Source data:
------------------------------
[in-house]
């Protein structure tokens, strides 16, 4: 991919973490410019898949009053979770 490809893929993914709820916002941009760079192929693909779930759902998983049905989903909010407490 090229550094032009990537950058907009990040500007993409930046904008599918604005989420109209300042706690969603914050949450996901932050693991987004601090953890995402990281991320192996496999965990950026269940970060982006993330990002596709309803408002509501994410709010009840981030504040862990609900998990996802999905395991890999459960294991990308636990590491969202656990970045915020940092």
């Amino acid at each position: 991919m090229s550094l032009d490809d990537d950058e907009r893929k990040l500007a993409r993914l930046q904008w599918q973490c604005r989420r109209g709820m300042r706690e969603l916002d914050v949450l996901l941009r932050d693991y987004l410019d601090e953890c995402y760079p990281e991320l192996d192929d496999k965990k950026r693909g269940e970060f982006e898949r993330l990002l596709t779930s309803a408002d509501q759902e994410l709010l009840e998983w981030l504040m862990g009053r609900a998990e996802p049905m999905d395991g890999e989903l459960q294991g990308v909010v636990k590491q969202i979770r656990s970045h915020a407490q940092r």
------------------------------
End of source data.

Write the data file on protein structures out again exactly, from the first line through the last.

[in-house]
């Protein structure tokens, strides 16, 4: 991919973490410019898949009053979770 490809893929993914709820916002941009760079192929693909779930759902998983049905989903909010407490 090229550094032009990537950058907009990040500007993409930046904008599918604005989420109209300042706690969603914050949450996901932050693991987004601090953890995402990281991320192996496999965990950026269940970060982006993330990002596709309803408002509501994410709010009840981030504040862990609900998990996802999905395991890999459960294991990308636990590491969202656990970045915020940092």
């Amino acid at each position: 991919m090229s550094l032009d490809d990537d950058e907009r893929k990040l500007a993409r993914l930046q904008w599918q973490c604005r989420r109209g709820m300042r706690e969603l916002d914050v949450l996901l941009r932050d693991y987004l410019d601090e953890c995402y760079p990281e991320l192996d192929d496999k965990k950026r693909g269940e970060f982006e898949r993330l990002l596709t779930s309803a408002d509501q759902e994410l709010l009840e998983w981030l504040m862990g009053r609900a998990e996802p049905m999905d395991g890999e989903l459960q294991g990308v909010v636990k590491q969202i979770r656990s970045h915020a407490q940092r």